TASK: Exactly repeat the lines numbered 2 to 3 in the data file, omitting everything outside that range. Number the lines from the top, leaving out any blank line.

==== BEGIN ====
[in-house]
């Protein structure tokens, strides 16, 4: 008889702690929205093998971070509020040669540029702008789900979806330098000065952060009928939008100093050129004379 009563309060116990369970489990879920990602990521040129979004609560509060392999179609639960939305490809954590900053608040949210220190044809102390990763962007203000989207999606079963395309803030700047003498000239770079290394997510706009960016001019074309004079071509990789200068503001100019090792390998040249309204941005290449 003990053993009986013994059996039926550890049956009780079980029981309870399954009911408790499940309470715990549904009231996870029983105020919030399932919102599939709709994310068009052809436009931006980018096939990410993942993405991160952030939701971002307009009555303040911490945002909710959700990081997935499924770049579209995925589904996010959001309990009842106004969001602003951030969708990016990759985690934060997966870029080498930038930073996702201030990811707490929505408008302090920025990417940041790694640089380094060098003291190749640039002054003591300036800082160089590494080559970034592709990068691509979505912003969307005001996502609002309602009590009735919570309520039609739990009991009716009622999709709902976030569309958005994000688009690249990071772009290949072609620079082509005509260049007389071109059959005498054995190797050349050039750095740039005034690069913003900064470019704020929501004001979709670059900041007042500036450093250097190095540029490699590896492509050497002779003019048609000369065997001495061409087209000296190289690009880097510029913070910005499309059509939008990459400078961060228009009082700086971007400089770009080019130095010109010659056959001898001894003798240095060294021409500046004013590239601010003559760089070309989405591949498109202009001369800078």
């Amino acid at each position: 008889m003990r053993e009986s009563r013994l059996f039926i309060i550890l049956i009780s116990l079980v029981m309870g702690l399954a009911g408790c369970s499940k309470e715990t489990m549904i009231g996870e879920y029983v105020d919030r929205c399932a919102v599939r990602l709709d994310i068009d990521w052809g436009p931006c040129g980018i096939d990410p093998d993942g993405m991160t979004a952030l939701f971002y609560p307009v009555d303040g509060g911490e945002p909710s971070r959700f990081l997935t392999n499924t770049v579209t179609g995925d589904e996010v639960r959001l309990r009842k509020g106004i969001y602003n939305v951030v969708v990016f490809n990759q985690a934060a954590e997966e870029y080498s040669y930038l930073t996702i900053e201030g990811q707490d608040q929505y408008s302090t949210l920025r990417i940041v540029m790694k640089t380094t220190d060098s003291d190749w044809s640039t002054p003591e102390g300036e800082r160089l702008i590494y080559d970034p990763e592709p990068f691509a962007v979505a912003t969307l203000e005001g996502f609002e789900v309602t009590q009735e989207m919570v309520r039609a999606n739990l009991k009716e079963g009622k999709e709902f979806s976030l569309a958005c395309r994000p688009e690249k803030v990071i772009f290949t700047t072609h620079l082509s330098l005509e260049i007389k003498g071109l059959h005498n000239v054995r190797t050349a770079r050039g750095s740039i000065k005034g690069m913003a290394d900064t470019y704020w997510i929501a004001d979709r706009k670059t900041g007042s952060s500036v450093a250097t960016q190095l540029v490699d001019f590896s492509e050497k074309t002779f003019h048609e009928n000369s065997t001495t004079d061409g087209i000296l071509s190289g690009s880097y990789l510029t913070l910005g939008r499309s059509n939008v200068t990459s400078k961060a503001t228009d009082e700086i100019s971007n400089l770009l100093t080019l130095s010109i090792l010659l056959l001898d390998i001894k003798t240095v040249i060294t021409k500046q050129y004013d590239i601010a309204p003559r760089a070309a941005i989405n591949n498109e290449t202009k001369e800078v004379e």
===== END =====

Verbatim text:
């Protein structure tokens, strides 16, 4: 008889702690929205093998971070509020040669540029702008789900979806330098000065952060009928939008100093050129004379 009563309060116990369970489990879920990602990521040129979004609560509060392999179609639960939305490809954590900053608040949210220190044809102390990763962007203000989207999606079963395309803030700047003498000239770079290394997510706009960016001019074309004079071509990789200068503001100019090792390998040249309204941005290449 003990053993009986013994059996039926550890049956009780079980029981309870399954009911408790499940309470715990549904009231996870029983105020919030399932919102599939709709994310068009052809436009931006980018096939990410993942993405991160952030939701971002307009009555303040911490945002909710959700990081997935499924770049579209995925589904996010959001309990009842106004969001602003951030969708990016990759985690934060997966870029080498930038930073996702201030990811707490929505408008302090920025990417940041790694640089380094060098003291190749640039002054003591300036800082160089590494080559970034592709990068691509979505912003969307005001996502609002309602009590009735919570309520039609739990009991009716009622999709709902976030569309958005994000688009690249990071772009290949072609620079082509005509260049007389071109059959005498054995190797050349050039750095740039005034690069913003900064470019704020929501004001979709670059900041007042500036450093250097190095540029490699590896492509050497002779003019048609000369065997001495061409087209000296190289690009880097510029913070910005499309059509939008990459400078961060228009009082700086971007400089770009080019130095010109010659056959001898001894003798240095060294021409500046004013590239601010003559760089070309989405591949498109202009001369800078």
């Amino acid at each position: 008889m003990r053993e009986s009563r013994l059996f039926i309060i550890l049956i009780s116990l079980v029981m309870g702690l399954a009911g408790c369970s499940k309470e715990t489990m549904i009231g996870e879920y029983v105020d919030r929205c399932a919102v599939r990602l709709d994310i068009d990521w052809g436009p931006c040129g980018i096939d990410p093998d993942g993405m991160t979004a952030l939701f971002y609560p307009v009555d303040g509060g911490e945002p909710s971070r959700f990081l997935t392999n499924t770049v579209t179609g995925d589904e996010v639960r959001l309990r009842k509020g106004i969001y602003n939305v951030v969708v990016f490809n990759q985690a934060a954590e997966e870029y080498s040669y930038l930073t996702i900053e201030g990811q707490d608040q929505y408008s302090t949210l920025r990417i940041v540029m790694k640089t380094t220190d060098s003291d190749w044809s640039t002054p003591e102390g300036e800082r160089l702008i590494y080559d970034p990763e592709p990068f691509a962007v979505a912003t969307l203000e005001g996502f609002e789900v309602t009590q009735e989207m919570v309520r039609a999606n739990l009991k009716e079963g009622k999709e709902f979806s976030l569309a958005c395309r994000p688009e690249k803030v990071i772009f290949t700047t072609h620079l082509s330098l005509e260049i007389k003498g071109l059959h005498n000239v054995r190797t050349a770079r050039g750095s740039i000065k005034g690069m913003a290394d900064t470019y704020w997510i929501a004001d979709r706009k670059t900041g007042s952060s500036v450093a250097t960016q190095l540029v490699d001019f590896s492509e050497k074309t002779f003019h048609e009928n000369s065997t001495t004079d061409g087209i000296l071509s190289g690009s880097y990789l510029t913070l910005g939008r499309s059509n939008v200068t990459s400078k961060a503001t228009d009082e700086i100019s971007n400089l770009l100093t080019l130095s010109i090792l010659l056959l001898d390998i001894k003798t240095v040249i060294t021409k500046q050129y004013d590239i601010a309204p003559r760089a070309a941005i989405n591949n498109e290449t202009k001369e800078v004379e």